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Sebastian FAGERLUND (b. 1972)
Drifts (2017) [11:43]
Stonework (2015) [15:27]
Transit, concerto for guitar and orchestra (2013) [21:46]
Ismo Eskelinen (guitar)
Finnish Radio Symphony Orchestra/Hannu Lintu
rec. 2016-17, Helsinki Music Centre, Finland
BIS BIS2295 SACD [50:00]

What a wonder the BIS catalogue is! That is where I have encountered, over the years, the music of Kalevi Aho and Joonas Kokkonen. I must add to it the huge discovery of the music of Lepo Sumera, the Estonian composer who died tragically young and whose music I enthusiastically recommend. Hoping for yet another discovery, I asked to review this disc of music by the Finn, Sebastian Fagerlund. I was not disappointed.

Fagerlund spent a year at the Concertgebouw in Amsterdam as composer-in-residence, which is only one reason why I probably should have heard of him. But I had not, and those who know him better than I should bear that in mind when reading my impressions.

As is often the case with a collection such as this one, I decided to listen to the three works in chronological order of composition. Transit is a guitar concerto in six linked movements. The insert note tells us that Fagerlund was less familiar with the guitar than he was with the ‘piano or the main instruments of the symphony orchestra’. This would place him, I reckon, squarely in the company of 90% of composers. The guitar’s quiet voice led him to employ a transparent scoring technique. The work as a whole is pensive rather than dramatic, with little in the way of conflict between the solo instrument and the orchestra. The title is meant to convey how the musical material recurs and is modified throughout the work’s twenty-two minutes. The three main thematic ideas as described in the booklet are easy enough to pick out at first hearing, but several subsequent hearings are required before the listener can identify them later in the work. The musical language is quite advanced, with no discernible tone centre. The writing for the guitar exploits to a surprising extent the instrument’s capacity for rapid figuration, with relatively little recourse to chords. There are a few string snaps here and there, but not much experimental guitar technique otherwise. The work comes over as an extended exercise in atmosphere through inventive and imaginative control of texture. It is a persuasive listen.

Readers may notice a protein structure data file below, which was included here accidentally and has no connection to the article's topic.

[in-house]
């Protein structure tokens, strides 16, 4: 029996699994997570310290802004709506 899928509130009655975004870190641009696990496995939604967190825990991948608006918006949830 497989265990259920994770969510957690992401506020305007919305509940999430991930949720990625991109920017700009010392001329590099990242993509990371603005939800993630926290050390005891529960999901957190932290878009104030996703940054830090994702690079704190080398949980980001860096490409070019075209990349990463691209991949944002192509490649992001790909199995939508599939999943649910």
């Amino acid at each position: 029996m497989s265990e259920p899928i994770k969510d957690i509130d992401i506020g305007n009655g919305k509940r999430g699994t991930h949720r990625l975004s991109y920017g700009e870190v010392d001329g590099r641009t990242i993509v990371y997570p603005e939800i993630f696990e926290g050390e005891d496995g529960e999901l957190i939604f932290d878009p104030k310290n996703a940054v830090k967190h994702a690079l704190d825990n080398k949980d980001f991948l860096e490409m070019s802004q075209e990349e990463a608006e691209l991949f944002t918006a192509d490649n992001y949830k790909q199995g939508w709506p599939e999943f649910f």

After what is, for the most part, a meticulous essay in sonority, Stonework comes as something of a shock. The explosive opening discharges huge energy, with a regular rhythmic pulse that is largely absent from the concerto. Texture seems to be more the composer’s concern that melody, but the music demonstrates considerable forward movement. A second section returns to something akin to the earlier work, where long held notes – a Fagerlund fingerprint – create a frozen, fixed effect. The opening music then returns, only to subside into a long fade-out into silence.

Stonework and Drifts are the first two works in what evolved into an orchestral trilogy. The third work received its first performance in Amsterdam in April of this year. Stonework makes reference to ‘man-made stone structures and monuments that are found all over the world’, whereas the title of Drifts ‘refers to accumulations of wind or water’. The work is described as being predominantly slow, but in fact is anything but. Its harmonic movement is certainly slow, and the work’s principal events unfold in unhurried fashion, but over most of the slow-moving lines the composer places a whole variety of instrumental figuration that brings considerable energy to the music. That energy is frequently intensified by short, explosive crescendos. There are moments when tonality threatens to break through. The final moments of the work certainly are slow, but Fagerlund treats us to a little surprise at the very end.

The performances are of outstanding quality. I have listened attentively to all three works, albeit without reference to a score, and at no point can one imagine how the playing and pacing of the music could be bettered. Ismo Eskelinen plays Transit with remarkable virtuosity and apparently total conviction. The recording is well up to the standards we expect from BIS, with a wide dynamic range, and Kimmo Korhonen’s insert note is a helpful guide to the composer and the programme.

This is compelling music that one wants to return to. I have not been able, as yet, to discern a strong, individual personality in the music, but as I explore other works by Fagerlund, which I fully intend to do, I expect this to be revealed as a failing on my part.

William Hedley


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